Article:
THE PEOPLE reading this column will be the next target for AIDS education. Whether or not they will be the next target for AIDS remains to be determined.
The question often phrased, "Will the AIDS virus spread to the 'general population'?" is really a poorly stated mix of two other questions. First, what are the characteristics of a population that can sustain infection with the AIDS virus? And second, who--besides gay men and intravenous drug users--shares these characteristics?
A vulnerable population must have suitably efficient routes of transmission. Potentially infectious contact between members must occur often enough to offset the rate at which the disease--or the behavioral changes it entails--removes those who are infectious.
Too little is known to permit a conclusion as to whether these conditions are met by heterosexual people in the United States. Authorities, however, believe that heterosexual contact is instrumental in the spread of the AIDS virus in central Africa.
Whether the disease will be passed from one member of a population to another is the product of two risks: (1) that an infected person will come into contact with someone who is not infected, and (2) that whatever they choose to do together is capable of transmitting the infectious agent. In practical terms, "low risk" behavior may become "high risk" as the infection becomes more common.
CURRENTLY, THERE is good reason to believe that the AIDS virus is most efficiently transmitted in two ways. Through the sharing of needles, (but the practice apparently is much less hazardous when the sticks are minor and blood is not passed through the barrel of the needle). And second, through rectal or vaginal exposure to ejaculate carrying the virus.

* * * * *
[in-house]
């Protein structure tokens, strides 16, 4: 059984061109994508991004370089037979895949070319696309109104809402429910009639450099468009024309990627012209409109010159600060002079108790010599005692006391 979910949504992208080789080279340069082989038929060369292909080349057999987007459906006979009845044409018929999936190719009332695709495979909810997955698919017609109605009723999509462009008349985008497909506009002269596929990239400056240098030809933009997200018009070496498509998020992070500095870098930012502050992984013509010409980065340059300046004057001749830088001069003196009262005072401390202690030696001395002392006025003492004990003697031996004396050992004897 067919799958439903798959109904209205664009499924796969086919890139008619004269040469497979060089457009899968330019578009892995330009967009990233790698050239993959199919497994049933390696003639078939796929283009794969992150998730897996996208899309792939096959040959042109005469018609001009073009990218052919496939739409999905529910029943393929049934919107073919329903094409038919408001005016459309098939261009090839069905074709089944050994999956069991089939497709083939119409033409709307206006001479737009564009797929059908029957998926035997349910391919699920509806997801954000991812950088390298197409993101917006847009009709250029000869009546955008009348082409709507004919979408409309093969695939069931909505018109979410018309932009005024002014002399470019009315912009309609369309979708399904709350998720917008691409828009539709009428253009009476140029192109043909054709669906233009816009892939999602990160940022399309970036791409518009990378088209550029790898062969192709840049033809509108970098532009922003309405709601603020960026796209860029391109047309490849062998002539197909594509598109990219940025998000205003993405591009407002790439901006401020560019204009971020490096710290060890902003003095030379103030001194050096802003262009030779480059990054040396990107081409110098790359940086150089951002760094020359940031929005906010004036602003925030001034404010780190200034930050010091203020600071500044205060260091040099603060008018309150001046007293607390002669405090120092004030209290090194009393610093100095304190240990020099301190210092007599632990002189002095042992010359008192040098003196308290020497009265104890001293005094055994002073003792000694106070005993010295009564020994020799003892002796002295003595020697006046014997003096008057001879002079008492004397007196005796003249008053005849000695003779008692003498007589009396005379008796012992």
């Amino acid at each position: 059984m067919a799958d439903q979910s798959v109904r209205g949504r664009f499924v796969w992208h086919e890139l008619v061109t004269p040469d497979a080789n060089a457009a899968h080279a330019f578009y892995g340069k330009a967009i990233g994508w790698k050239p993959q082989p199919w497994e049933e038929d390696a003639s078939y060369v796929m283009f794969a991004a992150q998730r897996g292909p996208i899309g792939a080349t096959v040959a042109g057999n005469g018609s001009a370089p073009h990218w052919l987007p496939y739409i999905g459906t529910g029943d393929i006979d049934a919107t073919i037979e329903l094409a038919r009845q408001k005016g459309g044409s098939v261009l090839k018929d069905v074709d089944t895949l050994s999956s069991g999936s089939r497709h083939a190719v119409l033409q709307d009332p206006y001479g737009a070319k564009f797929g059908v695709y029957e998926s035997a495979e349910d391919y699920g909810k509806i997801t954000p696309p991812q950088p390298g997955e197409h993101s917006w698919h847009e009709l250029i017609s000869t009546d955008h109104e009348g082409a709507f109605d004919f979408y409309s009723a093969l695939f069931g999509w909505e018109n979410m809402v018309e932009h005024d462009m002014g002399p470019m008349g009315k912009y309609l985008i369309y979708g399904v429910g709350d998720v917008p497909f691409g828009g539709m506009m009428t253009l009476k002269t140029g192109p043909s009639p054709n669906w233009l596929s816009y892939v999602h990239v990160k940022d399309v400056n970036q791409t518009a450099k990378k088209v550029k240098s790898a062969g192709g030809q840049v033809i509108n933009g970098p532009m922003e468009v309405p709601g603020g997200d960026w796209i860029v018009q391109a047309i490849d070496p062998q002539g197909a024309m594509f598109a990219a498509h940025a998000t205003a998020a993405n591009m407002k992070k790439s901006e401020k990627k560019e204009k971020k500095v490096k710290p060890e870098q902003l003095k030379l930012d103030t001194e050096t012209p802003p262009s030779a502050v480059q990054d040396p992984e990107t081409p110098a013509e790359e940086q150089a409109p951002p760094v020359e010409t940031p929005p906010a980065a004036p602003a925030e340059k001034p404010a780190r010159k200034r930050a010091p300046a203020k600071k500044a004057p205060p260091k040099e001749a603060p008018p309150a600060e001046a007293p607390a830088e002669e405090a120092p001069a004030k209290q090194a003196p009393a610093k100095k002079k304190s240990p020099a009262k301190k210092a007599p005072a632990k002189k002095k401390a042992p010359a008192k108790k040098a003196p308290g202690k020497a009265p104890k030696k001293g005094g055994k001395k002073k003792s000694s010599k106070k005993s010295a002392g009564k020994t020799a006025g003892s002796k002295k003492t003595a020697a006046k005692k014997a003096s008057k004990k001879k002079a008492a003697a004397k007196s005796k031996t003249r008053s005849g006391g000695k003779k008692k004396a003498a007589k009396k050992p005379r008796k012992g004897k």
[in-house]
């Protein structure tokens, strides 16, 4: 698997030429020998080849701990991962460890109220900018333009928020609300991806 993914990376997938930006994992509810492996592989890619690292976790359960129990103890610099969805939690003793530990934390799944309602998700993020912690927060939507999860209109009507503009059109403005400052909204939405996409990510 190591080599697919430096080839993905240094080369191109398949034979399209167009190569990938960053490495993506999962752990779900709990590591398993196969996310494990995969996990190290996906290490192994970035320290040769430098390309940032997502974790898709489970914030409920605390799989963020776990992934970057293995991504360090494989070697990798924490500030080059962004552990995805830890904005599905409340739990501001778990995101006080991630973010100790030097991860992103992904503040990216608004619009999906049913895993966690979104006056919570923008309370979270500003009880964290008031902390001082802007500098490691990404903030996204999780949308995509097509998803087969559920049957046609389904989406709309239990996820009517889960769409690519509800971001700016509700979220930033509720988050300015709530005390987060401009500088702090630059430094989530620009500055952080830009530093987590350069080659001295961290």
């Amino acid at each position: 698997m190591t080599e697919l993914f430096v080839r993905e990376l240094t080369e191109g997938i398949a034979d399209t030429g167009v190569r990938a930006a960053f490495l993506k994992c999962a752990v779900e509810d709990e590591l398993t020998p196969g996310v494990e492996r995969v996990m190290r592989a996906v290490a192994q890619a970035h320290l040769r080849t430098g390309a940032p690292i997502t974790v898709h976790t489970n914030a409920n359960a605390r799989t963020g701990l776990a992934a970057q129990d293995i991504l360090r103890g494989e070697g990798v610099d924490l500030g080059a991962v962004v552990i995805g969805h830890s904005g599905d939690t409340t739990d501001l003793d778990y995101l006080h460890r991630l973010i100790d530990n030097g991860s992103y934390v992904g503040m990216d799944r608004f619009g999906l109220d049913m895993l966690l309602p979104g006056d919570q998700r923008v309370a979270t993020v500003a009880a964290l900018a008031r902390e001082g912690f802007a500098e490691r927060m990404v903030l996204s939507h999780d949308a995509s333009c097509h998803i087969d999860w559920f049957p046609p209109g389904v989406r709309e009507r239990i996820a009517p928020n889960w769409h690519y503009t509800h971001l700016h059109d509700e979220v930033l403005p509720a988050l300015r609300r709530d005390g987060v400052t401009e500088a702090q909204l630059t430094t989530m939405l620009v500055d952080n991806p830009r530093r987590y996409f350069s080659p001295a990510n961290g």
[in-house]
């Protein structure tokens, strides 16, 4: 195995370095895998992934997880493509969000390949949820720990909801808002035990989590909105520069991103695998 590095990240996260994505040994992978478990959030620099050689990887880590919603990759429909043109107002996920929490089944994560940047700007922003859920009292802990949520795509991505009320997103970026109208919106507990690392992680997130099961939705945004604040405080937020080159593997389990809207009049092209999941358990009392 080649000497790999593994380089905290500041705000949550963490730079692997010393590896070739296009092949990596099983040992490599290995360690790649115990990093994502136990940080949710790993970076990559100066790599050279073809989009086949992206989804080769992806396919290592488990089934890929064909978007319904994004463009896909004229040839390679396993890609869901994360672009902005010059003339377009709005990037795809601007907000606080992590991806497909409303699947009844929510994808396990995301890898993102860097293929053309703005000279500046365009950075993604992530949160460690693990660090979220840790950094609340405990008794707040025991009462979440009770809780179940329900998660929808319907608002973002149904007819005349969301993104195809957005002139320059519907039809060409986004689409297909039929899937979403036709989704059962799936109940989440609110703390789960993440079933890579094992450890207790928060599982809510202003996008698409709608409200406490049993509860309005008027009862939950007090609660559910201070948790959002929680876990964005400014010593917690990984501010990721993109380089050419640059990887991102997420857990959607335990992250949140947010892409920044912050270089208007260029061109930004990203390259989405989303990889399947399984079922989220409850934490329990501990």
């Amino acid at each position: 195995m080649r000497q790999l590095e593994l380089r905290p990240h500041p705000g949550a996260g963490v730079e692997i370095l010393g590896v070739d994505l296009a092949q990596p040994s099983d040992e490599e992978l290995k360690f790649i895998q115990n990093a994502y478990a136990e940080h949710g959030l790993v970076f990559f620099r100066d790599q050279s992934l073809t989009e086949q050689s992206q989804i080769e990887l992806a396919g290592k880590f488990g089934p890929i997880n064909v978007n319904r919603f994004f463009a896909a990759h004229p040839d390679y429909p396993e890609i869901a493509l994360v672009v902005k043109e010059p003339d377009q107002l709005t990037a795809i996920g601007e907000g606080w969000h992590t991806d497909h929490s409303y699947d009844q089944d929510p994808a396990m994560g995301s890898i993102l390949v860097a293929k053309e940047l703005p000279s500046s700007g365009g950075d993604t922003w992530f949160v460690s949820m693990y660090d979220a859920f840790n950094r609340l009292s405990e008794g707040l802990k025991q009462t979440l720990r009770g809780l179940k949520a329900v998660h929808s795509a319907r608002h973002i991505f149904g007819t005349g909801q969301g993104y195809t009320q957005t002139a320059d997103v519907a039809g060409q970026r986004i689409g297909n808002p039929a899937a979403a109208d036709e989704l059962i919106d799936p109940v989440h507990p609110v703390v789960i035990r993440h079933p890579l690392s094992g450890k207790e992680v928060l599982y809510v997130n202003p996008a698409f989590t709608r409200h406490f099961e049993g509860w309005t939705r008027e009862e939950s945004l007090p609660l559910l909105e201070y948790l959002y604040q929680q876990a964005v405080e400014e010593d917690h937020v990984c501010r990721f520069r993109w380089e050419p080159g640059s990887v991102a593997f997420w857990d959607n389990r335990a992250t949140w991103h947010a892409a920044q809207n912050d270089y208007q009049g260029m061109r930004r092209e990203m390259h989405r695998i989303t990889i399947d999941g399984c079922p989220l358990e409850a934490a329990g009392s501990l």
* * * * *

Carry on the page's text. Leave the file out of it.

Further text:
A third situation, exposure of the penis to virus carried in vaginal or rectal fluid is probably less risky, but the risk is not zero. In any case, the cumulative risk of acquiring infection through repeating the first two events--and possibly also the third--is high.
Once infection is established, the risk of developing AIDS is about 15 to 25 percent within six years and at least that for developing virus-related symptoms outside the standard definition of AIDS. Although there is no data on infection that last longer than six years, there is no reason to believe that the risk of developing symptoms will diminish with time. People with symptoms of infection have been observed only to get worse or stay the same; they don't get better as time goes on.
When will we know that some groups of heterosexual people are at "high risk" of developing AIDS? Currently most heterosexually infected people attribute their infection to contact with intravenous drug users or bisexual men. If the time comes when most new heterosexual cases are contracted from other members of the "lower risk" population, we'll know that the epidemic has become established in that population and no longer needs to be imported.
Even if the world were simple and AIDS was restricted to intravenous drug users and heterosexuals and their behavior were uniform and predictable, there would be no way to estimate accurately the time at which most cases of AIDS would result from heterosexual-to-heterosexual contact. Depending on the assumptions, heterosexual-to-heterosexual contact could account for the majority of AIDS cases in six years, 10 years, or never.
The crucial questions will not be answered soon, and public fears will undoubtedly mount as the incidence of AIDS continues to rise in all categories of people at risk. The point is to bear in mind that some activities are safe even if repeated often with an infected partner. Others activities that have been "safe" are not now that the virus has entered new populations. Unfortunately, nobody knows for sure which is which.
Victor De Gruttola is an instructor in medicine at the Harvard Medical School's Channing Laboratory. William Bennett is the editor of the Harvard Medical School Health Letter.
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